There was a word or two in your mama’s letter which I couldn’t be certain of. I took it to be ‘trunk full of doll’s clothes?’ Is that it? I will call at your kitchen door about nine o’clock this morning to inquire. But I must not see anybody, & I must not speak to anybody but you. When the kitchen door-bell rings, George must be blindfolded & sent to open the door, & then he must go back to the dining room or the china closet & take the cook with him. You must tell George he must walk on tip-toe and not speak — otherwise he will die some day. Then you must go up to the nursery & stand on a chair or the nurse’s bed, & put your ear to the speaking tube that leads down to the kitchen, & when I whistle through it, you must speak in the tube & say, ‘Welcome, Santa Claus!’ Then I will ask whether it was a trunk you ordered or not? If you say it was, I shall ask you what color you want the trunk to be. Your mama will help you to name a nice color, & then you must tell me every single thing, in detail, which you want the trunk to contain. Then when I say ‘Good bye & a Merry Christmas to my little Susie Clemens!’ You must say, ‘Good bye, good old Santa Claus, & thank you very much — & please tell that little Snow Flake I will look at her star to-night & she must look down here — I will be right in the west bay-window; & every fine night I will look at her star & say, I know somebody up there, & like her, too.’ Then you must go down in the library, & make George close all the doors that open into the main hall, & everybody must keep still for a little while. I will go to the moon & get those things, & in a few minutes I will come down the chimney which belongs to the fire-place that is in the hall — if it is a trunk you want, because I couldn’t get such a thing as a trunk down the nursery-chimney, you know.

People may talk, if they want to, till they hear my footsteps in the hall — then you tell them to keep quiet a little while till I go back up the chimney. Maybe you will not hear my foot steps at all — so you may go now & then & peep through the dining room doors, & by & by you will see that thing which you want, right under the piano in the drawing room — for I shall put it there. If I should leave any snow in the hall, you must tell George to sweep it into the fireplace, for I haven’t time to do such things. George must not use a broom, but a rag — else he will die some day. You must watch George, & not let him run into danger. If my boot should leave a stain on the marble, George must not holy-stone it away. Leave it there always in memory of my visit; & whenever you look at it or show it to anybody you must let it remind you to be a good little girl. Whenever you are naughty, & somebody points to that mark which your good old Santa Claus’s boot made on the marble, what will you say, little Sweetheart?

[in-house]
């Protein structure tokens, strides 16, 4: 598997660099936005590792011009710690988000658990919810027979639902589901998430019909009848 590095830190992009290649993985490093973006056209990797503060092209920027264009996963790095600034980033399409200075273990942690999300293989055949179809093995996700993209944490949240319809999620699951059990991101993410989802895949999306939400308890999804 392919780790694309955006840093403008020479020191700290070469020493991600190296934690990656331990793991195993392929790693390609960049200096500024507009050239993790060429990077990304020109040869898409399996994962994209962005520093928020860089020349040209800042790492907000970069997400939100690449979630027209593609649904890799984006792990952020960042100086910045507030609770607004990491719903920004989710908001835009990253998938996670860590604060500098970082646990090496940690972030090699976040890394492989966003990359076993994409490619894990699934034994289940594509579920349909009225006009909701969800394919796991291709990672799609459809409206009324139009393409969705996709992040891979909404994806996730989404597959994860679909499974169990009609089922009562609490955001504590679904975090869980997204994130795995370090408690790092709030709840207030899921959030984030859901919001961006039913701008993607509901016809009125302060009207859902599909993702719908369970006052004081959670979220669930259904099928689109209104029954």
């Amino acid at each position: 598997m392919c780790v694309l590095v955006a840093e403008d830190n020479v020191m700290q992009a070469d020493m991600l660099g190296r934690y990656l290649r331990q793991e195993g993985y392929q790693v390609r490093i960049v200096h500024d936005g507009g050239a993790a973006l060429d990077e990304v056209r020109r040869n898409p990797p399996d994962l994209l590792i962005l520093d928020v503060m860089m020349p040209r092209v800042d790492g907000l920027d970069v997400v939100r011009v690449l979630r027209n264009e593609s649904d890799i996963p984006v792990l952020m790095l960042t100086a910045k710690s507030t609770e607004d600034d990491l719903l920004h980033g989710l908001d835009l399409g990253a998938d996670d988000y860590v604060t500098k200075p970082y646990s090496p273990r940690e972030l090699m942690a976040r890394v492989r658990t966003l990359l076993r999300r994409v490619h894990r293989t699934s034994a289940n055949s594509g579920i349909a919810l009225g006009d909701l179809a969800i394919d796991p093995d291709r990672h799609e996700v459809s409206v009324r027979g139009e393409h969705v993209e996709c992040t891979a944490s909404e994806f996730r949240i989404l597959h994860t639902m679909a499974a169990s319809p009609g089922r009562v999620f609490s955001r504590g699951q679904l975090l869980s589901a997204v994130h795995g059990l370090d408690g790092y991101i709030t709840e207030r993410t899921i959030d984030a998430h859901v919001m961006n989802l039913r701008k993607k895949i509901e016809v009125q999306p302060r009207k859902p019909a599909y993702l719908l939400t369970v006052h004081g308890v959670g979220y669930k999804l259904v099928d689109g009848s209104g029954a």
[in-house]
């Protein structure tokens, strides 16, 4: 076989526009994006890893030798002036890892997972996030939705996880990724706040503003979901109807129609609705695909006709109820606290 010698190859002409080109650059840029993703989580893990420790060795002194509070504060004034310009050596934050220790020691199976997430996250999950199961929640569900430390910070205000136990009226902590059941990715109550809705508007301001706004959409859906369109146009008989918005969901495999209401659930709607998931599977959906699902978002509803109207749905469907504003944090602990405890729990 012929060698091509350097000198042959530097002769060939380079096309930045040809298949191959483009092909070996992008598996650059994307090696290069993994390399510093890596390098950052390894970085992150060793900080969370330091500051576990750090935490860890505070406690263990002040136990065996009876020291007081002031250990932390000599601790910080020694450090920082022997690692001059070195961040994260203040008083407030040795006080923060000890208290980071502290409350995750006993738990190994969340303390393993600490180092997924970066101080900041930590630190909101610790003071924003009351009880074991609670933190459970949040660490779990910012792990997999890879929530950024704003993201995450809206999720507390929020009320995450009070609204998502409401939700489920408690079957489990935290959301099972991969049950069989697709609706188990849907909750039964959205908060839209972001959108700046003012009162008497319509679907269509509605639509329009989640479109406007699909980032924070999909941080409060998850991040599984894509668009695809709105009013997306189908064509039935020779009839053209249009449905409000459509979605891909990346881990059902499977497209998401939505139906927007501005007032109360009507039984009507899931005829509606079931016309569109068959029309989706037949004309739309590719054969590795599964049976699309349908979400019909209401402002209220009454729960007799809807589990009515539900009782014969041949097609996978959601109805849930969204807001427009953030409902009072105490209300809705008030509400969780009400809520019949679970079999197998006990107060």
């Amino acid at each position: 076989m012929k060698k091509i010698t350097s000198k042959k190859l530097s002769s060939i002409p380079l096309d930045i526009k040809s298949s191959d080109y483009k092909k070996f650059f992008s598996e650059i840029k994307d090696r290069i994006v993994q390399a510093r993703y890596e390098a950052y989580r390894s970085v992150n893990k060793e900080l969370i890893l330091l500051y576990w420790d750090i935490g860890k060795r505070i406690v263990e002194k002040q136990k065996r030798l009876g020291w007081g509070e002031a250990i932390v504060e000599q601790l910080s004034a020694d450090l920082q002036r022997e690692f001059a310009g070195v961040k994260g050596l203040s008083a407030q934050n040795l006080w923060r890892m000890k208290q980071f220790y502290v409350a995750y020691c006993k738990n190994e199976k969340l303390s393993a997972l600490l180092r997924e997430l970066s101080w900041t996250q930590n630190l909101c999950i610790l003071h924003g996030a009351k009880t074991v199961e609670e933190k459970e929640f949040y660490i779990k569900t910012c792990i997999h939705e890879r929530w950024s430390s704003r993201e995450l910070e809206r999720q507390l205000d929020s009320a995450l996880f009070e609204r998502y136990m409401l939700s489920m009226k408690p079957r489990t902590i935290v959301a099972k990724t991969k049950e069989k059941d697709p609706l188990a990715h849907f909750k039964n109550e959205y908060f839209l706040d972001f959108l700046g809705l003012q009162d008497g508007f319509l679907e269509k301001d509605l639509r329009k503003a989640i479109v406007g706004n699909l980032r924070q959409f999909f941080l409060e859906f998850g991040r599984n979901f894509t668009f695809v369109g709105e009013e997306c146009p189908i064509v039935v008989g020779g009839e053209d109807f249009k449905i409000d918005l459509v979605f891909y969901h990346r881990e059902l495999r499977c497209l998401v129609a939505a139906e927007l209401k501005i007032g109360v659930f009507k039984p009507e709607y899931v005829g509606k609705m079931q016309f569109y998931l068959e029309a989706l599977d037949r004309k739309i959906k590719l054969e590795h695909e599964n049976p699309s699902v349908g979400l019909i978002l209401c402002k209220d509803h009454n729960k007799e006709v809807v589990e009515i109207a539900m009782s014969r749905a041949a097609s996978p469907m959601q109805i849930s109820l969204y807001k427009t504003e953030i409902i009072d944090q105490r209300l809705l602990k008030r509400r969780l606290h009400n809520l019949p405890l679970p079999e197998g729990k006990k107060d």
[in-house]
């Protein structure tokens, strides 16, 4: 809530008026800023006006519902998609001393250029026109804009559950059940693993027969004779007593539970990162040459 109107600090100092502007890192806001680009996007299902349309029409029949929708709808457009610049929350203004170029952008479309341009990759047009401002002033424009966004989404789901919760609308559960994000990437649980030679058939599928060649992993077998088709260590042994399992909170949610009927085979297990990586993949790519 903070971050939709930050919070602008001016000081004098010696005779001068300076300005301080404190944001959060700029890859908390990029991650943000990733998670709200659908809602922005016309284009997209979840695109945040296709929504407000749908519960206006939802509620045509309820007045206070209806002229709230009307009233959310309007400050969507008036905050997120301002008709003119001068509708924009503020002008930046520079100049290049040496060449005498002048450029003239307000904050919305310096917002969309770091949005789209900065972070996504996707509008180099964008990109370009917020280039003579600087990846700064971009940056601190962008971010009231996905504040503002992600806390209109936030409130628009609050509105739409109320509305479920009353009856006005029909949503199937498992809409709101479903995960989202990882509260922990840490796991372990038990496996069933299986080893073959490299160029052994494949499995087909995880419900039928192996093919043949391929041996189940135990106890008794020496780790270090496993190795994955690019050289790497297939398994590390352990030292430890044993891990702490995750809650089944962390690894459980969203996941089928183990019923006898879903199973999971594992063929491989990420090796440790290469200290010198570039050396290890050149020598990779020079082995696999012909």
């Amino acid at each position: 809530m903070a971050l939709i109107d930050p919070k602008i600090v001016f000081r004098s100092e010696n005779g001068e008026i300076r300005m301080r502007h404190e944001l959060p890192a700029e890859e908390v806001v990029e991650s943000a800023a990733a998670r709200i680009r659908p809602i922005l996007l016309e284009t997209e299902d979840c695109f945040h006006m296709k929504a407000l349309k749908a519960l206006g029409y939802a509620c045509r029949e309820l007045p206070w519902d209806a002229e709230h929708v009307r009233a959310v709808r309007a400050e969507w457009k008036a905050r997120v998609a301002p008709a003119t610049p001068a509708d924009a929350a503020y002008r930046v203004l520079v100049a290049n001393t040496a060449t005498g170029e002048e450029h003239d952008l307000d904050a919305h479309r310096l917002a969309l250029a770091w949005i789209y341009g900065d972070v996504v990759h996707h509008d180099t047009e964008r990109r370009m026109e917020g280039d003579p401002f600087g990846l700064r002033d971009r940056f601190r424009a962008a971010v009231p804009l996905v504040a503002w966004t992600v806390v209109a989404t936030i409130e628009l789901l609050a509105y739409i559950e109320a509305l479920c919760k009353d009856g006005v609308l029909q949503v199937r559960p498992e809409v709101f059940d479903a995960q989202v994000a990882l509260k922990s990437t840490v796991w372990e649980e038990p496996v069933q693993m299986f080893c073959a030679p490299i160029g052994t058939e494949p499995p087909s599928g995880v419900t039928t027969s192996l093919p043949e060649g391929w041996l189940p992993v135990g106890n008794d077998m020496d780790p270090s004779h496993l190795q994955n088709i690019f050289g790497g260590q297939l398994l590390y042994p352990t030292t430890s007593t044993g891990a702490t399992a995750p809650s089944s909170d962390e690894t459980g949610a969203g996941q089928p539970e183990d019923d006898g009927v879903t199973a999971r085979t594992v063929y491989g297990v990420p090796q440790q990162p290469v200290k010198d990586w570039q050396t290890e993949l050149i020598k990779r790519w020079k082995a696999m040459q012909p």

Good-bye, for a few minutes, till I come down to the world & ring the kitchen door-bell.

Your loving

Santa Claus,

Whom people sometimes call ‘The Man in the Moon.’

Consequences

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In May 1875, Frederick Law Olmsted received a letter from his 4-year-old son Henry, asking him to send the family dog to Massachusetts, where he and his mother were visiting family friends. Olmsted replied:

Dear Henry:

The cats keep coming into the yard, six of them every day, and Quiz drives them out. If I should send Quiz to you to drive the cows away from your rhubarb he would not be here to drive the cats out of the yard. If six cats should keeping coming into the yard every day and not go out, in a week there would be 42 of them and in a month 180 and before you came back next November 1260. Then if there should be 1260 cats in the yard before next November half of them at least would have kittens and if half of them should have 6 kittens apiece, there would be more than 5000 cats and kittens in the yard. There would not be any place for Rosanna to spread the clothes unless she drove them all off the grass plot, and if she did they would have to crowd at the end of the yard nearest the house, and if they did that they would make a great pile as high as the top of my windows. A pile of 5000 cats and kittens, some of them black ones, in front of my window would make my office so dark I should not be able to write in it. Besides that those underneath, particularly the kittens, would be hurt by those standing on top of them and I expect they would make such a great squalling all the time that I should not be able to sleep, and if I was not able to sleep, I should not be able to work, and if I did not work I should not have any money, and if I had not any money, I could not send any to Plymouth to pay your fare back on the Fall River boat, and I could not pay my fare to go to Plymouth and so you and I would not ever see each other any more. No, Sir. I can’t spare Quiz and you will have to watch for the cows and drive them off yourself or you will raise no rhubarb.

Your affectionate father.